Gravel Yardage Calculator – Cubic Yards Calculator From Tonnage

Gravel Yardage Calculator

Gravel Yardage Calculator

Here is the Gravel Volume Converter Cubic Yards Calculator From Tonnage

Gravel Volume Converter


Gravel Yardage Calculation

To determine the amount of gravel needed for a project, you need to calculate the surface area based on the shape and dimensions, and then multiply it by the desired gravel depth.

For a Square Area: Area = Side length × Side length

For a Rectangle Area: Area = Length × Width

For a Rectangle Border Area: Area = 2 × (Length + Width) × Border Width

For a Circle Area: Area = π × Radius^2

For a Circle Border Area: Area = π × (Outer Radius^2 – Inner Radius^2)

For an Annulus Area (ring shape): Area = π × (Outer Radius^2 – Inner Radius^2)

For a Triangle Area: Area = 1/2 × Base × Height

For a Trapezoid Area: Area = 1/2 × (Base 1 + Base 2) × Height

Once you have measured square units multiply them with gravel depth in feet or inches to get volume in cubic units. Finally, divide this volume by 27 as there are 27 cubic feet per cubic yard to convert it to cubic yards.

Cubic Yards Calculation from Tons

To convert tons of gravel to cubic yards, know the density of the gravel material.

Typical densities for gravels range from around 1.4 to 1.7 tons per cubic yard. For purposes of this example, we shall use a density equal to 1.5 tons/cubic yard.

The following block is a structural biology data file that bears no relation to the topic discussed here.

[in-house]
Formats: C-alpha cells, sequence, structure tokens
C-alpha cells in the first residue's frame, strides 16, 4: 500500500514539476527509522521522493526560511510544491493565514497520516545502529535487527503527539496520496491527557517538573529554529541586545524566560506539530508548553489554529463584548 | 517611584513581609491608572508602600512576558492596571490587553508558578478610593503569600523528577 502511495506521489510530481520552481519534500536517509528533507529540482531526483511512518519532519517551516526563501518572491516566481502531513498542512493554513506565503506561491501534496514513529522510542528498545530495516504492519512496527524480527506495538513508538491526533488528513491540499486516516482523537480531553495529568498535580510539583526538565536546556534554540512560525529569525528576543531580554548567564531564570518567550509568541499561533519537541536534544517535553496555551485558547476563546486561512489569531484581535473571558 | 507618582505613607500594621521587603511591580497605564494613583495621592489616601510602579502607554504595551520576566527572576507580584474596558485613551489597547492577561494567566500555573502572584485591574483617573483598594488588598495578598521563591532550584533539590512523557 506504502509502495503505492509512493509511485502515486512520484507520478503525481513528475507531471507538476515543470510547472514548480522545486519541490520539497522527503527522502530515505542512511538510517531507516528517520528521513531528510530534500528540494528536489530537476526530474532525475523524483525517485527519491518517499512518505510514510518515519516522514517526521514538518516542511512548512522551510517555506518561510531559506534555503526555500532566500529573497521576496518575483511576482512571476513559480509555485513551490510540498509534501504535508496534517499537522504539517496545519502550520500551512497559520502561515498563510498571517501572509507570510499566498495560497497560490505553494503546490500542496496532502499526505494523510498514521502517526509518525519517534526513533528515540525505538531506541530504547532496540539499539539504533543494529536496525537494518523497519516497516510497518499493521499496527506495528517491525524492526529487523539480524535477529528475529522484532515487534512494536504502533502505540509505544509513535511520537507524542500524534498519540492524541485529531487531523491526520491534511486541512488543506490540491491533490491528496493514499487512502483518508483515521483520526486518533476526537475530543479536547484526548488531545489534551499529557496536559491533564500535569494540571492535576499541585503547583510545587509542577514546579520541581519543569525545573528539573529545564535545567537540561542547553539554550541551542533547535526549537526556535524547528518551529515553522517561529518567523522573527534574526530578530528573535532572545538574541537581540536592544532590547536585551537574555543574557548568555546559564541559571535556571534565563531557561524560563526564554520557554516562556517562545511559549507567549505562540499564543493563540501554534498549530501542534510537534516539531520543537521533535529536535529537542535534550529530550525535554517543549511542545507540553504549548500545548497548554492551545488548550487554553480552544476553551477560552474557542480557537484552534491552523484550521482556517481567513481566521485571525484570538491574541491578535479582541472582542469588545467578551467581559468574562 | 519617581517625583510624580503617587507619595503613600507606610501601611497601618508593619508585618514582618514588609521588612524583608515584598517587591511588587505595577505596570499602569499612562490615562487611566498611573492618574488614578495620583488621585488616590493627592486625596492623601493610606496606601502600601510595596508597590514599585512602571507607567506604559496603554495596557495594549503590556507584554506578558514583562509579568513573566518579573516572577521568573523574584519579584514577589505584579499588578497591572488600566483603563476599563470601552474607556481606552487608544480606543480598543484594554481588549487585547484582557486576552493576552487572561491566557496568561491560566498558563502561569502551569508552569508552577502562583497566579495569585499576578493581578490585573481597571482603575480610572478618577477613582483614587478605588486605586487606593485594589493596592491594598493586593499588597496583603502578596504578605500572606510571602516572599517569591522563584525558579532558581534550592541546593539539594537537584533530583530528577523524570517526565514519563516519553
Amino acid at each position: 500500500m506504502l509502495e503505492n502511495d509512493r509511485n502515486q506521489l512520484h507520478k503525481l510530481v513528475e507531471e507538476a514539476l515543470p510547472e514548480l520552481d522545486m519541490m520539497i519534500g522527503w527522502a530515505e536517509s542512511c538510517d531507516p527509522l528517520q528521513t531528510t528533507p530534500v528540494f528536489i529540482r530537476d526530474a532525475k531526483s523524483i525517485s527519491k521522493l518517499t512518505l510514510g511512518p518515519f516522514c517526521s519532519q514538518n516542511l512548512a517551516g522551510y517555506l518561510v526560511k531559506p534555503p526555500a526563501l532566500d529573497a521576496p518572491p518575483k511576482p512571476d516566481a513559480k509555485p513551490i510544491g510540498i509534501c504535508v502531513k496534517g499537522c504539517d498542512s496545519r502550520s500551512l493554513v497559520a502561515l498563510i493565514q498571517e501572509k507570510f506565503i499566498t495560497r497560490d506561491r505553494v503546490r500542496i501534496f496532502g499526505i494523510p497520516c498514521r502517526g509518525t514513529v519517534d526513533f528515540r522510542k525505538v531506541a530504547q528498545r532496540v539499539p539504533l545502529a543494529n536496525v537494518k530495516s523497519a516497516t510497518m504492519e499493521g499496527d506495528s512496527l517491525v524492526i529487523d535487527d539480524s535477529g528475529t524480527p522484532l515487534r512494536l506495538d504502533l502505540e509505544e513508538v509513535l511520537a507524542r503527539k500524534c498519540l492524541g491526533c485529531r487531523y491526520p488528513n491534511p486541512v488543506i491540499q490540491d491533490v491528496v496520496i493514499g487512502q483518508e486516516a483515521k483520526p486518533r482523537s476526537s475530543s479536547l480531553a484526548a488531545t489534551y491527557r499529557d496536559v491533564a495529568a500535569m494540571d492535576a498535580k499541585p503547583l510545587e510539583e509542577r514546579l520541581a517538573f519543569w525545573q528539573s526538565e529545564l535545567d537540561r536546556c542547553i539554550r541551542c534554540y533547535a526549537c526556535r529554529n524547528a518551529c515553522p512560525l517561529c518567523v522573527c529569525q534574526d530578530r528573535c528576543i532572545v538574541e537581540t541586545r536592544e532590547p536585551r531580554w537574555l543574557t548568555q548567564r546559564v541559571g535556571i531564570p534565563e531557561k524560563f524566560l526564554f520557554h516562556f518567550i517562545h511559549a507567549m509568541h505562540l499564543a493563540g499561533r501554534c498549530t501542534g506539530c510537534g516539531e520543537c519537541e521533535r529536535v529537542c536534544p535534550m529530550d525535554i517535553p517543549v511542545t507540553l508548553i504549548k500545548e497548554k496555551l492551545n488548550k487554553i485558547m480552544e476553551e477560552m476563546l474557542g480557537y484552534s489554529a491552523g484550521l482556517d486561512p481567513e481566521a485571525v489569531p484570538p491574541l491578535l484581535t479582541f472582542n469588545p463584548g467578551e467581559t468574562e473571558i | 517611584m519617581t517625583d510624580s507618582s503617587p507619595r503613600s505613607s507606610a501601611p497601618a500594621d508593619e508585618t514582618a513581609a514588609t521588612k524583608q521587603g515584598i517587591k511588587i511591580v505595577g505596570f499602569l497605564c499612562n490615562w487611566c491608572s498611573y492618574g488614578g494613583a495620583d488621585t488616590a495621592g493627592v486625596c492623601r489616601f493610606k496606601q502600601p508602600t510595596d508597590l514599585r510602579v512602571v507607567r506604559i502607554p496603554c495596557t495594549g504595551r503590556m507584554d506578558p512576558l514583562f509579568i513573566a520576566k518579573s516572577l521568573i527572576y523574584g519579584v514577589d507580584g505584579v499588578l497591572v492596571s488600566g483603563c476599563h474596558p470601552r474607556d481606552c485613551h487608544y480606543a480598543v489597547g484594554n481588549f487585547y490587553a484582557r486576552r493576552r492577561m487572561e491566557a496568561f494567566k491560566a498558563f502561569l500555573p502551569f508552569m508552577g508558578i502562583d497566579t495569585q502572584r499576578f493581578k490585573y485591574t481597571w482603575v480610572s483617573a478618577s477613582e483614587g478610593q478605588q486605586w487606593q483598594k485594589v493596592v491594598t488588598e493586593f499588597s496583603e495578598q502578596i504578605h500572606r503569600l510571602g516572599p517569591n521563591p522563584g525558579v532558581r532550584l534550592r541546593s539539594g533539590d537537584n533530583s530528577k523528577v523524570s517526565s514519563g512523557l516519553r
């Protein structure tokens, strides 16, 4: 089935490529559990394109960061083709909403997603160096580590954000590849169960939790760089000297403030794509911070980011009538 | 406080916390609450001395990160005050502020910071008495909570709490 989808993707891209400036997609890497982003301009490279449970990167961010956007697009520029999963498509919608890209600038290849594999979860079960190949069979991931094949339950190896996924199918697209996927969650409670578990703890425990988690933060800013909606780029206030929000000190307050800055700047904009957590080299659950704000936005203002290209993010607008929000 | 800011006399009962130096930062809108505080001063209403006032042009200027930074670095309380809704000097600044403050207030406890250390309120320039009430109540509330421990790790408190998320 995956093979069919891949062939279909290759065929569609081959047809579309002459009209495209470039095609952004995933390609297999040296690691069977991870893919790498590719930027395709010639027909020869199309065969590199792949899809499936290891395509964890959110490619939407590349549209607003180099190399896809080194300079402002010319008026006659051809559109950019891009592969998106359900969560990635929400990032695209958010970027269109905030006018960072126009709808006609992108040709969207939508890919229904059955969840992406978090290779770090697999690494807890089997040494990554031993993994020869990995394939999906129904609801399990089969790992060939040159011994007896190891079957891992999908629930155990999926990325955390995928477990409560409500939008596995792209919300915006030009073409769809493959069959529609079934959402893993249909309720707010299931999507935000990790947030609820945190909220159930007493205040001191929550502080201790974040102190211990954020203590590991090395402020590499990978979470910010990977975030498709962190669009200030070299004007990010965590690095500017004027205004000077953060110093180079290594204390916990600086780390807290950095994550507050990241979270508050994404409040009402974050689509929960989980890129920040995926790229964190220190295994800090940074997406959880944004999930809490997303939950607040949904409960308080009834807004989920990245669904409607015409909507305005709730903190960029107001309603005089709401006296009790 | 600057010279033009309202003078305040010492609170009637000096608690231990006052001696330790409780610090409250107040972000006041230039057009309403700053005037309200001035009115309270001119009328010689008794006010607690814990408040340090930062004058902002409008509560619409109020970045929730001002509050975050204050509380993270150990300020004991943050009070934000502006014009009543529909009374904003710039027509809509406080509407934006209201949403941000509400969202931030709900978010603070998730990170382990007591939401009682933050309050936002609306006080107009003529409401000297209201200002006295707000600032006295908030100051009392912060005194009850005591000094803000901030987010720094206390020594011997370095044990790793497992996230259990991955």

Calculating Cubic Yards from Tons:

Cubic Yards=Tons/Density(in tons/cubic yard).

For example, if you have ten tons of gravel :

Cubic Yards=10tons/1.5tons/cubic yard

Cubic Yards=6.67cubic yards

Remember that density can vary depending on what type of gravel, how much moisture it contains, and compactions levels among other things so always check for the specific density to make any calculations accurately.


Was this article helpful?

I'm Steve Axton, a dedicated Asphalt Construction Manager with over 25 years of experience paving the future of infrastructure. My journey with asphalt began by studying civil engineering and learning about core pavement materials like aggregate, binder and additives that compose this durable and versatile substance. I gained hands-on experience with production processes including refining, mixing and transporting during my internships, which opened my eyes to real-world uses on roads, driveways and parking lots. Over the past decades, I have deepened my expertise in asphalt properties like viscosity, permeability and testing procedures like Marshall stability and abrasion. My time with respected construction companies has honed my skills in paving techniques like milling, compaction and curing as well as maintenance activities like crack filling, resurfacing and recycling methods. I'm grateful for the knowledge I've gained about standards from Superpave to sustainability best practices that balance longevity, cost and environmental friendliness. It's been an incredibly rewarding career working with this complex material to build the infrastructure future.

Leave a Comment